2. Second, even when fully extended the servo arm didn’t push out far enough to cause the pen tip to lift off the surface of the paper.  This could be solved by either making sure the pen tip is positioned slightly farther back, extending the servo arm, or creating a servo arm powered cam, similar to Dan Royer’s Makeangelo (check out the video at about 4:35 for a view of the cam in action).
    3. Third, my concern is that since the micro servo is mounted in such a way that the servo arm sweeps from right to left, it could cause a similar sweeping motion to be applied to the pen tip – assuming I work out the pen tip depth issues.  It’s possible that sweeping the arm upwards or downwards might minimize this effect.  I just have no idea whether this is a valid concern or not – the servo arm might move so quickly that it’s not a real concern.
    4. Also, while not an actual issue, the servo motor cable applies a bit of weight to the pen holder.  This will require me to reposition the cord attachment points – and may require me to add extra weights to the pen holder itself.

Once I change the pen position and maybe use a larger servo arm, I’ll try a vector drawing which requires pen lifts and re-evaluate this design.  Overall, this design has basically worked beautifully.  I’m looking forward to experimenting with some new variations on the design to see if I can eliminate the few remaining issues.

Posts in the DrawBot Adventure Series
  1. Wanna make a DrawBot?
  2. DrawBot Resources and Links
  3. DrawBot, the Adventure Begins
  4. DrawBots for the slow learner
  5. DrawBot - Parts Ordered!!!
  6. DrawBot - The Breakdown
  7. DrawBot - Parts Shipped!!!
  8. DrawBot - What would you draw?
  9. DrawBot - The Plan!
  10. DrawBot - The Hacks
  11. DrawBot - The Delivery?
  12. DrawBot - The Delivery, Part II
  13. DrawBot – The Delivery, Part III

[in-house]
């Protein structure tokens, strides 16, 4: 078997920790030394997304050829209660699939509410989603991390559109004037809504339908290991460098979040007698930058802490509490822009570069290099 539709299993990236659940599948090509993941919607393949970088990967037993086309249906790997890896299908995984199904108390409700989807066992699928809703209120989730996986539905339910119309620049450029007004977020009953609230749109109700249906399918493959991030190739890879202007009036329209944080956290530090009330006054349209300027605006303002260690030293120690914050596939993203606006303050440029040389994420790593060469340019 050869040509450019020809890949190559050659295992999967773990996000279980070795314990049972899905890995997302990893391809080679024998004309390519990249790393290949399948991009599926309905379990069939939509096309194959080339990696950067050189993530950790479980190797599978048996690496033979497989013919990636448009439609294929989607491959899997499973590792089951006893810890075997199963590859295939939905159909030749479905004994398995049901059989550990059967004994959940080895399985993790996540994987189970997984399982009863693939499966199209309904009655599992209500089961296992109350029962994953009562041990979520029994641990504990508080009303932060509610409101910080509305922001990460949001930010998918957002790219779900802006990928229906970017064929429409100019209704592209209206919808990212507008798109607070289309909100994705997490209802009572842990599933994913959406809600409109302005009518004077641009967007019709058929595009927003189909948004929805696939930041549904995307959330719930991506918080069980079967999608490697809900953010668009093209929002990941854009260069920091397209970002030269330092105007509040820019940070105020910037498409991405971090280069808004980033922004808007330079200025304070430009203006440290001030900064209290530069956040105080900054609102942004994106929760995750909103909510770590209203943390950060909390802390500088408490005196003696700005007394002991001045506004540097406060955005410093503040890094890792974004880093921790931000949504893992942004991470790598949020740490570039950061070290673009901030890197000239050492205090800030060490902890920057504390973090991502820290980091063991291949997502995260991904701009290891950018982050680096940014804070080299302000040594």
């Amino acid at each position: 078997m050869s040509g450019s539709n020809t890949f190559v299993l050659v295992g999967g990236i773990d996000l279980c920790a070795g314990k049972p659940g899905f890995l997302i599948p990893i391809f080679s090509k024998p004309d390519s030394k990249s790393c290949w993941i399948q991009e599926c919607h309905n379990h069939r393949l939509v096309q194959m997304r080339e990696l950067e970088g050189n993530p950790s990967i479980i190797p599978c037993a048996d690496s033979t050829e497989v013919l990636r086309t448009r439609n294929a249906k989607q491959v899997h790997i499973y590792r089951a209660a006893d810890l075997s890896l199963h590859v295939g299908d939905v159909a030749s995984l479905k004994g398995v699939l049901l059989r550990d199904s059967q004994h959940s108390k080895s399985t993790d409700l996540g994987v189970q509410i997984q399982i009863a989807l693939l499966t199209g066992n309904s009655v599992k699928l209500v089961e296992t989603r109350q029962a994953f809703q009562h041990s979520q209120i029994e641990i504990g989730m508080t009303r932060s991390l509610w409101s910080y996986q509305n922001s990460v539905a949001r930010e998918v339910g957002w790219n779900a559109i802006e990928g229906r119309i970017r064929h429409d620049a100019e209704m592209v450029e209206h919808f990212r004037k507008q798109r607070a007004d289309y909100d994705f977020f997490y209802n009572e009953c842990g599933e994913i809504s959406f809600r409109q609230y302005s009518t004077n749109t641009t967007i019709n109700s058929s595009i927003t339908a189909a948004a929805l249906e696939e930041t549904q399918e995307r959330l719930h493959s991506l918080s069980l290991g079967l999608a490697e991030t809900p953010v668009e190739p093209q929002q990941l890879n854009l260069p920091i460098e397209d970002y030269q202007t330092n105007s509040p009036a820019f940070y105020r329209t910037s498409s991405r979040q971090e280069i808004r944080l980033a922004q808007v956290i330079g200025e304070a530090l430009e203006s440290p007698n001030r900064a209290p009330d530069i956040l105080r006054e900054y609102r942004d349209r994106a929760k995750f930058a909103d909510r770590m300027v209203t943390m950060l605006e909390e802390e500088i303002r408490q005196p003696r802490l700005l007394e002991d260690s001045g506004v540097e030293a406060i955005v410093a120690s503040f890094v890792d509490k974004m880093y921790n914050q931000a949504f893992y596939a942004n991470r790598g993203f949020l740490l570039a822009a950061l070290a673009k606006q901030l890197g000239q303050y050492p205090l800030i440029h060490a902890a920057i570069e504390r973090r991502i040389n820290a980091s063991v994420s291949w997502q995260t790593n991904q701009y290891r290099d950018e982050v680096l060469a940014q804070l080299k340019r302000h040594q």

14. DrawBot – The Assembly, Part I
  15. DrawBot – The Software, Part I (and an existential conversation)
  16. DrawBot – The Delivery, Part IV
  17. DrawBot – The Assembly, Part II
  18. DrawBot – The Assembly, Part III
  19. DrawBot – The Assembly, Part IV
  20. DrawBot – Design Considerations
  21. DrawBot – Halp!!! No - seriously, a little help?
  22. DrawBot – The Face Palm
  23. DrawBot – The Delivery, Part V
  24. DrawBot – The Silver Lining of Failure
  25. DrawBot – The Delivery, Part VI
  26. DrawBot – The Assembly, Part V
  27. DrawBot – The Assembly, Part VI
  28. DrawBot – Printed Parts
  29. DrawBot – The Assembly, Part VII
  30. DrawBot – The Operation, Part I
  31. DrawBot – The Breakdown, Part II
  32. DrawBot – Printing!
  33. DrawBot – Printing, Part II
  34. DrawBot – Why are you crying?
  35. DrawBot – Pen Selection
  36. DrawBot – How to Recover from a Stalled Print!
  37. DrawBot – Drawing Success(ish)!!!
  38. DrawBot – Pen Selection, Part II
  39. DrawBot – Onwards and Upwards!
  40. DrawBot – Another Successful(ish) Drawing!, and an Update
  41. Restarting a Stalled DrawBot Drawing
  42. TSP FTW!
  43. Speedier DrawBot Drawings
  44. Two new DrawBot links! And an update!
  45. Excellent DrawBot Slides
  46. Another Drawing Robot!!!
  47. DrawBot Practice Tip: A Watched Pot
  48. The biggest inkjet printer ever
  49. Why do DrawBots draw on walls?
  50. All New Polargraph on the way!!!
  51. Ideas for improving my DrawBot
  52. DrawBot Aesthetic Re-Design Ideas
  53. The Eagle Has Landed
  54. Every Body Needs a Skull
  55. I think I know what I want to draw next...
  56. This project is not going to overengineer itself
  57. Overengineered Spools
  58. Overengineered Stepper Motor Mounts, Filament Guides
  59. Overengineered Bolt Endcaps, Case Holder
  60. Sourcing DrawBot Parts
  61. DrawBot - A Tour!
  62. DrawBot - A Preview
  63. Arduino Powered Drawing Robot Poll
  64. Building an Arduino Drawing Robot - On The Cheap
  65. DrawBot - Printed Parts Tour
  66. Unidentified Foam Object
  67. Arduino Powered Drawing Robot - Take 2 (Or 3)
  68. DrawBot, now ACTUALLY wall mounted!
  69. A Study of Drawing Robot Pen Holders and Design Considerations
  70. Drawing Robot Pen Holders, Calligraphy Pens, and Thought Experiments
  71. Ideal Qualities in a Drawing Robot Pen Holder
  72. Enough talk! Finally a pen holder!
  73. DrawBot Pen Holder Post Mortem
  74. To Maker Faire!!!
  75. Skipping! How could I forget the skipping?!
  76. Drawing Robot Penmanship
  77. PlotterBot at Maker Faire Bay Area 2013!
  78. PlotterBot.com - a new site dedicated to drawing robots
  1. I’ll pretend I was doing this for a system stress-test, but really I was impatient to get a big giant Yoda drawing []
  2. Does that count as a pun? []

One Response to “DrawBot Pen Holder Post Mortem”

  1. […] of the pen holder and a rectangular hole for allowing the servo’s arm to sweep through.  I was concerned that the sweeping action of the servo arm would cause a slight stray mark on the […]